It still might not feel like spring in Blacksburg, Va., but the Virginia Tech football team’s spring practice is well underway.
As the team’s spring game rapidly approaches, excitement about the upcoming season is in the air on campus. Even incoming university president Tim Sands couldn’t resist the allure of stopping by the practice field to get a glimpse of the Hokies.
The coaching staff has started to become particularly enthralled with some players, while others have fallen out of favor slightly.
Read on to get a sense of which players’ stock is ascendant and which ones have seen some slight dips.
Augie Conte and Wyatt Teller
After last week’s round of practices, it seemed as if redshirt freshman Wyatt Teller was the backup on the offensive line that had the best shot to compete for playing time.
Now the staff looks to be leaning toward redshirt sophomore Augie Conte instead, as The Roanoke Times’ Andy Bitter reports.
Conte is currently listed as Laurence Gibson’s backup at right tackle on the depth chart, and his development is likely a major reason why the staff is giving Teller a shot at guard.
Considering that Conte has an extra year of experience at the position, and that Teller is still adjusting to playing on the offensive side of the ball in general, it’s not a huge surprise that Conte’s a little further along so far.
Conte put up some huge numbers in the team’s winter workouts, breaking the school record for power clean by a tackle and topping the team in the bench press, so it’s a good sign that he’s been able to turn his physical tools into results on the field.
He might not have a particularly clear path to the field while working behind Gibson, but his improvement will certainly help the team’s depth on the line.
Backup Running Backs
J.C. Coleman is pretty firmly entrenched as the spring starter with Trey Edmunds on the sidelines, but it does seem like there’s been some movement on the depth chart below the top spot.
Jerome Wright appeared to be in the mix for carries this season at running back along with Joel Caleb, but he since seems to have fallen out of favor with the staff, as Bitter notes.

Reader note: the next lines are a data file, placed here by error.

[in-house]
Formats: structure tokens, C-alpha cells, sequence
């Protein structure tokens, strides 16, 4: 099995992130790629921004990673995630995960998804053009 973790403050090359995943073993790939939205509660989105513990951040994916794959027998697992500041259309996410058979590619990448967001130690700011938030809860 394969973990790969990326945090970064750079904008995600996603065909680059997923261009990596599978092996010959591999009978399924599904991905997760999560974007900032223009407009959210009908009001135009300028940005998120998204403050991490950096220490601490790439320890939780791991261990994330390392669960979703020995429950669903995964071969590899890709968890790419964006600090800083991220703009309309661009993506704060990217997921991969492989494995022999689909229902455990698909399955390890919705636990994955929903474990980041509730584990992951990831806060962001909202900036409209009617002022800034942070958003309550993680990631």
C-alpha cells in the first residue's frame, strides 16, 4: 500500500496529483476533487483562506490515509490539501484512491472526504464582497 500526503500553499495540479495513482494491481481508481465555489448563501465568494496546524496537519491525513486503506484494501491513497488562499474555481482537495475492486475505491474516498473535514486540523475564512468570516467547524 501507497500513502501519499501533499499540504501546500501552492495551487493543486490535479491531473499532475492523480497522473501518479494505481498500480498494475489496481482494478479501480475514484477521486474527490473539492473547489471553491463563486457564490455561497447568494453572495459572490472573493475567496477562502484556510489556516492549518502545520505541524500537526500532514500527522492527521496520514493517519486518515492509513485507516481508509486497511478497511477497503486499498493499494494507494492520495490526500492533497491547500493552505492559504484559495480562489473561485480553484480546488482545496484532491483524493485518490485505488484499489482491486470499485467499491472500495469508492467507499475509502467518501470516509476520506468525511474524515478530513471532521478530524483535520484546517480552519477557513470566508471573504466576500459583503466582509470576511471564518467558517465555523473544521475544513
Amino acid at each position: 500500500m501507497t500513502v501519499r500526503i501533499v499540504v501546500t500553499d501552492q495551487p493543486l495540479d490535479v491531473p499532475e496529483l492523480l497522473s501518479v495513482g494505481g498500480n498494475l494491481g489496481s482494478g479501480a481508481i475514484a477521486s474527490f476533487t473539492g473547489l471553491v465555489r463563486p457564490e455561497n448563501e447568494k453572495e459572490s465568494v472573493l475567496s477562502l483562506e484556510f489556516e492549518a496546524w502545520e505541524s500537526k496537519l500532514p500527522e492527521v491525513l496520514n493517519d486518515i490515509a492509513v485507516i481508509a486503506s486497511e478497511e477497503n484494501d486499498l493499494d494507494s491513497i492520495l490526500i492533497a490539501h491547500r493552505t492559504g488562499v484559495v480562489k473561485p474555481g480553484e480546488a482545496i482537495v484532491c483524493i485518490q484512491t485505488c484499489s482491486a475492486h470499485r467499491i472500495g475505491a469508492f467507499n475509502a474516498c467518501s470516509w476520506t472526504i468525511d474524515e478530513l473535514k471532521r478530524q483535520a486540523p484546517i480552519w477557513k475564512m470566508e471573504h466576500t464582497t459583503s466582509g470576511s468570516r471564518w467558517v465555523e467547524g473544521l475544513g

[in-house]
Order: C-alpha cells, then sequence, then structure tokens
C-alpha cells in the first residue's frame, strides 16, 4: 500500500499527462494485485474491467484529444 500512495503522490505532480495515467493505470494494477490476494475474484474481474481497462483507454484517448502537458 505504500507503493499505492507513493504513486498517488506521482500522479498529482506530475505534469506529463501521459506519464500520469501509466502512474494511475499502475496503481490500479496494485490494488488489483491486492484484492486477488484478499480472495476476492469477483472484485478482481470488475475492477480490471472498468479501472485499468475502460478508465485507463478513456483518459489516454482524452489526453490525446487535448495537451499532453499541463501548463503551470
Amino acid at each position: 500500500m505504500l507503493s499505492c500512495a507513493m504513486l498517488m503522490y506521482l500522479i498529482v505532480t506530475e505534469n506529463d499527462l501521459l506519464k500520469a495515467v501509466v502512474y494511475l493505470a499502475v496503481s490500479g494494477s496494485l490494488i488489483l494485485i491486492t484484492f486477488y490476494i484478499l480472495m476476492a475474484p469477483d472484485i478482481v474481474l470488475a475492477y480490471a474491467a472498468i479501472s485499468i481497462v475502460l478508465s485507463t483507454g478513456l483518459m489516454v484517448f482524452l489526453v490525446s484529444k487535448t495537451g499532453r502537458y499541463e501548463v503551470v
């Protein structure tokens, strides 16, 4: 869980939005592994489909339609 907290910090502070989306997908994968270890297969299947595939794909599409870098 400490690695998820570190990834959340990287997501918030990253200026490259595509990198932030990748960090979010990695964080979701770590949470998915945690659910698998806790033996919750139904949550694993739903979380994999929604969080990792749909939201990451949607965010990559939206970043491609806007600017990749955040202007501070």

It looked like Wright was catching on after he made a few big plays in the Sun Bowl, but this move seems like a demotion for Wright and a vote of confidence in Caleb.
Wright may still be on the depth chart as Sam Rogers’ backup at fullback, but he was in on all of 27 plays on offense when working in a similar role last season—an especially small number when compared to Rogers’ 257 offensive snaps.
Meanwhile, early-enrolled freshman Marshawn Williams may still be on the third string, but he continues to turn heads in practice.
Williams has long seemed like the type of back that could help the Hokies in short-yardage situations, and the coaches appear to agree, according to Bitter.
If coaches were pleasantly surprised about Bucky Hodges’ athleticism at tight end last week, they were positively giddy this week.
The redshirt freshman is still adjusting to the position after playing quarterback in high school, but every media availability this spring seems to be another chance for the staff to rave about his athletic abilities.
"I think he’s a guy that's a prototypical weapon," offensive coordinator Scot Loeffler told Bitter. "Potentially a prototypical weapon in that you can play him in a lot of different places, which is really good with matchups."
The coaches initially seemed to be excited about Hodges because of the way he could blend his speed with incredible size, in the same style as tight ends like UNC’s Eric Ebron.
However, they now appear particularly excited about what his versatility can do for the offense, as Bitter explains.
Hodges could be especially critical for the offense that Loeffler wants to run. What makes Hodges so valuable is that he won't be relied upon to just play tight end. For that spot, the Hokies have Ryan Malleck, who's back from a shoulder injury, and Kavlin Cline, who's now played more than just a handful of football games in his life.
That frees up Hodges to do more things if he's up to the task. He did split out wide some in Saturday's scrimmage. He played on the line. He went in motion. At the very beginning of drills, he tossed a deep ball to Willie Byrn out of the Wildcat.
That flexibility is a crucial component for Loeffler's offense, which will motion players to different spots on the field to take advantage of matchups without having to substitute.
Even blocking, something that would seem difficult for a guy who has played almost exclusively quarterback in his career up to this point, has come naturally.
The staff might’ve originally envisioned Hodges revolutionizing the offense from under center when they recruited him two years ago.
But, now it sure seems like the staff has fallen head over heels for Hodges due to his abilities to shape the offense in other ways.
Suffice it to say that Hodges’ stock is positively through the roof right now at this point in the spring.
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